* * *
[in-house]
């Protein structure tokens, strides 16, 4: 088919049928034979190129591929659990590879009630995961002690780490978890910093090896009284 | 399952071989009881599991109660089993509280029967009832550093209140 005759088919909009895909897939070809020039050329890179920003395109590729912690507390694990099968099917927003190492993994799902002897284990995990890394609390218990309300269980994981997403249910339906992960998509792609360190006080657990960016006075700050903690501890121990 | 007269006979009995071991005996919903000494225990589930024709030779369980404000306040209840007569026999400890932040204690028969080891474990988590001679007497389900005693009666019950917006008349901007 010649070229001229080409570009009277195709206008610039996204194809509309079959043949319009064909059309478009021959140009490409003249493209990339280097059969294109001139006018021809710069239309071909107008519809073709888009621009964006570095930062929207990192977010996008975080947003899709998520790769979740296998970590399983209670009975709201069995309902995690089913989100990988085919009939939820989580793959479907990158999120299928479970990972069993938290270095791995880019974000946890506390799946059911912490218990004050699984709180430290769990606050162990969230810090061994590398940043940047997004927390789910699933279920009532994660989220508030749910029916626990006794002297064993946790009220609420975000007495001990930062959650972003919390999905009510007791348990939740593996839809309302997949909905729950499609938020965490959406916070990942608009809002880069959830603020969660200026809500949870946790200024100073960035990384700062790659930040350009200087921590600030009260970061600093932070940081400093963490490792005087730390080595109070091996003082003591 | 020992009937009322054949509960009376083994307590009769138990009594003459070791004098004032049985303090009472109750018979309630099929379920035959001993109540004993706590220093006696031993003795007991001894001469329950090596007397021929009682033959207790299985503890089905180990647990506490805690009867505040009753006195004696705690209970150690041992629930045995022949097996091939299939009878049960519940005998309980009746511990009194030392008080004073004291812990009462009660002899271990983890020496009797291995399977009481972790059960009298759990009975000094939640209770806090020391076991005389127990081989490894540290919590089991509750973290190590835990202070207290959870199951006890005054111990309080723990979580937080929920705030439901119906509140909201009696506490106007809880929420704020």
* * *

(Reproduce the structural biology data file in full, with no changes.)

[in-house]
């Protein structure tokens, strides 16, 4: 088919049928034979190129591929659990590879009630995961002690780490978890910093090896009284 | 399952071989009881599991109660089993509280029967009832550093209140 005759088919909009895909897939070809020039050329890179920003395109590729912690507390694990099968099917927003190492993994799902002897284990995990890394609390218990309300269980994981997403249910339906992960998509792609360190006080657990960016006075700050903690501890121990 | 007269006979009995071991005996919903000494225990589930024709030779369980404000306040209840007569026999400890932040204690028969080891474990988590001679007497389900005693009666019950917006008349901007 010649070229001229080409570009009277195709206008610039996204194809509309079959043949319009064909059309478009021959140009490409003249493209990339280097059969294109001139006018021809710069239309071909107008519809073709888009621009964006570095930062929207990192977010996008975080947003899709998520790769979740296998970590399983209670009975709201069995309902995690089913989100990988085919009939939820989580793959479907990158999120299928479970990972069993938290270095791995880019974000946890506390799946059911912490218990004050699984709180430290769990606050162990969230810090061994590398940043940047997004927390789910699933279920009532994660989220508030749910029916626990006794002297064993946790009220609420975000007495001990930062959650972003919390999905009510007791348990939740593996839809309302997949909905729950499609938020965490959406916070990942608009809002880069959830603020969660200026809500949870946790200024100073960035990384700062790659930040350009200087921590600030009260970061600093932070940081400093963490490792005087730390080595109070091996003082003591 | 020992009937009322054949509960009376083994307590009769138990009594003459070791004098004032049985303090009472109750018979309630099929379920035959001993109540004993706590220093006696031993003795007991001894001469329950090596007397021929009682033959207790299985503890089905180990647990506490805690009867505040009753006195004696705690209970150690041992629930045995022949097996091939299939009878049960519940005998309980009746511990009194030392008080004073004291812990009462009660002899271990983890020496009797291995399977009481972790059960009298759990009975000094939640209770806090020391076991005389127990081989490894540290919590089991509750973290190590835990202070207290959870199951006890005054111990309080723990979580937080929920705030439901119906509140909201009696506490106007809880929420704020």